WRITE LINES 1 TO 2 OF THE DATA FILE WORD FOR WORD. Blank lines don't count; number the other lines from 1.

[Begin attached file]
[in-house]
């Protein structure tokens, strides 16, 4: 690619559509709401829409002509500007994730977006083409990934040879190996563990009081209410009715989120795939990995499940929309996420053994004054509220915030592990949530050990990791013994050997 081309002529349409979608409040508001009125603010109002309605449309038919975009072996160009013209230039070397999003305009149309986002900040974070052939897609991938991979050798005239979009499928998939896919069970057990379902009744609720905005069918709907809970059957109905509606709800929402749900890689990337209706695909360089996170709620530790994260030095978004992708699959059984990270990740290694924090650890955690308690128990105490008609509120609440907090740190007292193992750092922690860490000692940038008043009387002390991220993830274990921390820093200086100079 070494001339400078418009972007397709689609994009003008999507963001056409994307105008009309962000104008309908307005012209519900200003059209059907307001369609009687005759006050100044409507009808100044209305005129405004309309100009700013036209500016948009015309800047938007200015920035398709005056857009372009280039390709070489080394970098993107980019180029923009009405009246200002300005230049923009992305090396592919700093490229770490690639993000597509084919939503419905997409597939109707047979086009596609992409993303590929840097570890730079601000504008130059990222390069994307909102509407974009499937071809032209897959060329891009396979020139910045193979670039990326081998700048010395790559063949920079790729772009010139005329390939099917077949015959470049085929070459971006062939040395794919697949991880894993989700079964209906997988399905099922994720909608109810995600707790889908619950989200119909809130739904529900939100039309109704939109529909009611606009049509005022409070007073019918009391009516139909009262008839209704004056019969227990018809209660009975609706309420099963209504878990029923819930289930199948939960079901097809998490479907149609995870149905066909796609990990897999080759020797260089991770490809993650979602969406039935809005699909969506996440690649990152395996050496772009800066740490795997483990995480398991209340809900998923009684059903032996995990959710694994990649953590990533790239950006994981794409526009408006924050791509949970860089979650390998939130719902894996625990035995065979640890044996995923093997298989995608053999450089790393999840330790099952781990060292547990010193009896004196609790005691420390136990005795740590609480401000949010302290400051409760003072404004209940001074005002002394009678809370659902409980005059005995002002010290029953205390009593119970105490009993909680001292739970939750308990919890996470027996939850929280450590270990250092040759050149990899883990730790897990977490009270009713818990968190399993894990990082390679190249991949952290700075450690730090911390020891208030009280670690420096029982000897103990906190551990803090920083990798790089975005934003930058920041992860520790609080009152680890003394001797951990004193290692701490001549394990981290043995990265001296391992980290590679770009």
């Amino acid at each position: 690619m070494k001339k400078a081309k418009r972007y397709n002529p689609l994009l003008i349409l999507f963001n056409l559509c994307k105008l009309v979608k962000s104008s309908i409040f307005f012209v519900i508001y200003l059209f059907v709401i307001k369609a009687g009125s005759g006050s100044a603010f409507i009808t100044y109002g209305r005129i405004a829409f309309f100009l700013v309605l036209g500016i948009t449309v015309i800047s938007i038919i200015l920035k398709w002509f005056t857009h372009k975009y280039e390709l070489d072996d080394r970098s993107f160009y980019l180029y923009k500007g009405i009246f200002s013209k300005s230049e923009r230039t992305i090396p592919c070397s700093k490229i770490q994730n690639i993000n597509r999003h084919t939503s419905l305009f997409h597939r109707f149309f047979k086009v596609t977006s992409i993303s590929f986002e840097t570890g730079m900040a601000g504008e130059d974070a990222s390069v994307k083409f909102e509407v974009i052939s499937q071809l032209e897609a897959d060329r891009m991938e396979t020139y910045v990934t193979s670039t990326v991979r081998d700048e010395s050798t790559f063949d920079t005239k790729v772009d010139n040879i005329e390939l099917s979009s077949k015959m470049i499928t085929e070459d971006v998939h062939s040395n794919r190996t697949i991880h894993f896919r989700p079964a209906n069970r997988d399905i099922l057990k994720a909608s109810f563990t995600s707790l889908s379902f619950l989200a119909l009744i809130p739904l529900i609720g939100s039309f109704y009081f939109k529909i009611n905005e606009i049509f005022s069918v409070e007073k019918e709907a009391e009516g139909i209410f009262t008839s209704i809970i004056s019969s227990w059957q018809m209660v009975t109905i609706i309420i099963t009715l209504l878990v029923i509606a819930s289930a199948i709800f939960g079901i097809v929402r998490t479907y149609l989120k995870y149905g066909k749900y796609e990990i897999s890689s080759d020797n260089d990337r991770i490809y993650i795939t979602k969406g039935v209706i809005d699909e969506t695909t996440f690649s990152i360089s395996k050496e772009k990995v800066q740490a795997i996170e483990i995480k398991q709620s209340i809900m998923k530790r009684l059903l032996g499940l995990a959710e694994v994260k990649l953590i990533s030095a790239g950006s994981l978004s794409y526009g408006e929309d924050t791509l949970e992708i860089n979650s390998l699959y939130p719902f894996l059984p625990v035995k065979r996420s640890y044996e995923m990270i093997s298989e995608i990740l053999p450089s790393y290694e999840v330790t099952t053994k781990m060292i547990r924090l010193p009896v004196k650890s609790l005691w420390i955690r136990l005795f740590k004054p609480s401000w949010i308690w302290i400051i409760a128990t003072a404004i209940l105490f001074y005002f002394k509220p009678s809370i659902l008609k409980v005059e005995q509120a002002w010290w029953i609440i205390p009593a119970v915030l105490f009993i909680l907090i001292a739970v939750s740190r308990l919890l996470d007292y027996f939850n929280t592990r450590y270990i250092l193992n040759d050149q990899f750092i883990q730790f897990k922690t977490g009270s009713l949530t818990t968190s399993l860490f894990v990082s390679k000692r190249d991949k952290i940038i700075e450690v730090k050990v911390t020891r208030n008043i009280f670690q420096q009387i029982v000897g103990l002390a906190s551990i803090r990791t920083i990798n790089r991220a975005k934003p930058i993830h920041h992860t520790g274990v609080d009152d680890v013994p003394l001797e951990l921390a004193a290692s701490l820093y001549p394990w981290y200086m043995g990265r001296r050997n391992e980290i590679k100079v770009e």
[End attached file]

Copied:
[in-house]
């Protein structure tokens, strides 16, 4: 690619559509709401829409002509500007994730977006083409990934040879190996563990009081209410009715989120795939990995499940929309996420053994004054509220915030592990949530050990990791013994050997 081309002529349409979608409040508001009125603010109002309605449309038919975009072996160009013209230039070397999003305009149309986002900040974070052939897609991938991979050798005239979009499928998939896919069970057990379902009744609720905005069918709907809970059957109905509606709800929402749900890689990337209706695909360089996170709620530790994260030095978004992708699959059984990270990740290694924090650890955690308690128990105490008609509120609440907090740190007292193992750092922690860490000692940038008043009387002390991220993830274990921390820093200086100079 070494001339400078418009972007397709689609994009003008999507963001056409994307105008009309962000104008309908307005012209519900200003059209059907307001369609009687005759006050100044409507009808100044209305005129405004309309100009700013036209500016948009015309800047938007200015920035398709005056857009372009280039390709070489080394970098993107980019180029923009009405009246200002300005230049923009992305090396592919700093490229770490690639993000597509084919939503419905997409597939109707047979086009596609992409993303590929840097570890730079601000504008130059990222390069994307909102509407974009499937071809032209897959060329891009396979020139910045193979670039990326081998700048010395790559063949920079790729772009010139005329390939099917077949015959470049085929070459971006062939040395794919697949991880894993989700079964209906997988399905099922994720909608109810995600707790889908619950989200119909809130739904529900939100039309109704939109529909009611606009049509005022409070007073019918009391009516139909009262008839209704004056019969227990018809209660009975609706309420099963209504878990029923819930289930199948939960079901097809998490479907149609995870149905066909796609990990897999080759020797260089991770490809993650979602969406039935809005699909969506996440690649990152395996050496772009800066740490795997483990995480398991209340809900998923009684059903032996995990959710694994990649953590990533790239950006994981794409526009408006924050791509949970860089979650390998939130719902894996625990035995065979640890044996995923093997298989995608053999450089790393999840330790099952781990060292547990010193009896004196609790005691420390136990005795740590609480401000949010302290400051409760003072404004209940001074005002002394009678809370659902409980005059005995002002010290029953205390009593119970105490009993909680001292739970939750308990919890996470027996939850929280450590270990250092040759050149990899883990730790897990977490009270009713818990968190399993894990990082390679190249991949952290700075450690730090911390020891208030009280670690420096029982000897103990906190551990803090920083990798790089975005934003930058920041992860520790609080009152680890003394001797951990004193290692701490001549394990981290043995990265001296391992980290590679770009």